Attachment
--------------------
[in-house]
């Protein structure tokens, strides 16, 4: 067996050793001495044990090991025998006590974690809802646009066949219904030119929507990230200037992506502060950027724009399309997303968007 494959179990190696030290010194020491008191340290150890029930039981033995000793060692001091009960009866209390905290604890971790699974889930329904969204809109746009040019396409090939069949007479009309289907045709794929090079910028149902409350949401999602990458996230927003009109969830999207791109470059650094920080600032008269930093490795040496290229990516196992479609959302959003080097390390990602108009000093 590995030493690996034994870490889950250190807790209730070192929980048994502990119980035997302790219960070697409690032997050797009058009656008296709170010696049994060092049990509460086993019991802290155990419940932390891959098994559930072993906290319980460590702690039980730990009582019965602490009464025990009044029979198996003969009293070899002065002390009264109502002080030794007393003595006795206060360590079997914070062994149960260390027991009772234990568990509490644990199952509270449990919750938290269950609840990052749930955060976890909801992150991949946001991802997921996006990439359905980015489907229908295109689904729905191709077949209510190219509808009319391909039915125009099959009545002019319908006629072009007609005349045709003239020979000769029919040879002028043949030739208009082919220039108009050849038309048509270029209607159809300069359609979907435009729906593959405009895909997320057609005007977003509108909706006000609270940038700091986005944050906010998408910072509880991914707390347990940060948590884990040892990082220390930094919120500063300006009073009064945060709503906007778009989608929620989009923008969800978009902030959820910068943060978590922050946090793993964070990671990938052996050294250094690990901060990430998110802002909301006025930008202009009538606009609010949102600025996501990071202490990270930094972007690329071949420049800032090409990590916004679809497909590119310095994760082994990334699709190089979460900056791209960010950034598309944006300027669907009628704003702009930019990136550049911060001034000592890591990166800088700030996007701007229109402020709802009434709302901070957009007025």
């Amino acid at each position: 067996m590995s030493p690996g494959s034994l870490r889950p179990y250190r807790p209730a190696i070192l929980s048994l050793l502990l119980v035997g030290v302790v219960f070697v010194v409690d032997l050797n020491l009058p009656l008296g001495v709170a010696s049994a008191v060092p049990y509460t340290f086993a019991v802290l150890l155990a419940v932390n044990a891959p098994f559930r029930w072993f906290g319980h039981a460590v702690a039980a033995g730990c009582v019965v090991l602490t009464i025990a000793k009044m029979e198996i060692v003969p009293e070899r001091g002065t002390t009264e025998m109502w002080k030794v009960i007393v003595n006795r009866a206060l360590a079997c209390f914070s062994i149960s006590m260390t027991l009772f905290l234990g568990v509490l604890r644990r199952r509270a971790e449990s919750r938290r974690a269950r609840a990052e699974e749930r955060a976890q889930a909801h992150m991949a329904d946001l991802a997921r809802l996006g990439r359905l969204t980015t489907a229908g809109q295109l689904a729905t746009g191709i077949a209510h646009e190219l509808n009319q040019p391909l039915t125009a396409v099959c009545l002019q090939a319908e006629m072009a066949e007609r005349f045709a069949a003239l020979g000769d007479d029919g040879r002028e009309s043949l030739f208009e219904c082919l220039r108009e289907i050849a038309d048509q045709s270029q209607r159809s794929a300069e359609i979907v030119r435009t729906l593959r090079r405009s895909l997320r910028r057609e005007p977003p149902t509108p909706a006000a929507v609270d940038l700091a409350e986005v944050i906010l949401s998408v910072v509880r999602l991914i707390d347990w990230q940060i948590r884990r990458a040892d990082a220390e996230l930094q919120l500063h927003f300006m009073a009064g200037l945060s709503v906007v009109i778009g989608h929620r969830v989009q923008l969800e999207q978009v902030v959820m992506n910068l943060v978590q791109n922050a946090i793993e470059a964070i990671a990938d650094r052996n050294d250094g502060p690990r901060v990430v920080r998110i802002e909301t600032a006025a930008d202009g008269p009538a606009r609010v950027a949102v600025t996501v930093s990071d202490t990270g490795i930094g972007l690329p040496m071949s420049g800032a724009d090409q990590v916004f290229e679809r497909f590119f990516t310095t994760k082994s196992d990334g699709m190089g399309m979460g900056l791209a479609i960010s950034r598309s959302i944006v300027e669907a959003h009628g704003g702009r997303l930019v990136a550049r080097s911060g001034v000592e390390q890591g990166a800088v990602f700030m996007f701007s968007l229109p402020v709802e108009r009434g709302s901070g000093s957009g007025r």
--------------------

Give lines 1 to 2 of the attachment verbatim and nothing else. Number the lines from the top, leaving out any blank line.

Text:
[in-house]
């Protein structure tokens, strides 16, 4: 067996050793001495044990090991025998006590974690809802646009066949219904030119929507990230200037992506502060950027724009399309997303968007 494959179990190696030290010194020491008191340290150890029930039981033995000793060692001091009960009866209390905290604890971790699974889930329904969204809109746009040019396409090939069949007479009309289907045709794929090079910028149902409350949401999602990458996230927003009109969830999207791109470059650094920080600032008269930093490795040496290229990516196992479609959302959003080097390390990602108009000093 590995030493690996034994870490889950250190807790209730070192929980048994502990119980035997302790219960070697409690032997050797009058009656008296709170010696049994060092049990509460086993019991802290155990419940932390891959098994559930072993906290319980460590702690039980730990009582019965602490009464025990009044029979198996003969009293070899002065002390009264109502002080030794007393003595006795206060360590079997914070062994149960260390027991009772234990568990509490644990199952509270449990919750938290269950609840990052749930955060976890909801992150991949946001991802997921996006990439359905980015489907229908295109689904729905191709077949209510190219509808009319391909039915125009099959009545002019319908006629072009007609005349045709003239020979000769029919040879002028043949030739208009082919220039108009050849038309048509270029209607159809300069359609979907435009729906593959405009895909997320057609005007977003509108909706006000609270940038700091986005944050906010998408910072509880991914707390347990940060948590884990040892990082220390930094919120500063300006009073009064945060709503906007778009989608929620989009923008969800978009902030959820910068943060978590922050946090793993964070990671990938052996050294250094690990901060990430998110802002909301006025930008202009009538606009609010949102600025996501990071202490990270930094972007690329071949420049800032090409990590916004679809497909590119310095994760082994990334699709190089979460900056791209960010950034598309944006300027669907009628704003702009930019990136550049911060001034000592890591990166800088700030996007701007229109402020709802009434709302901070957009007025």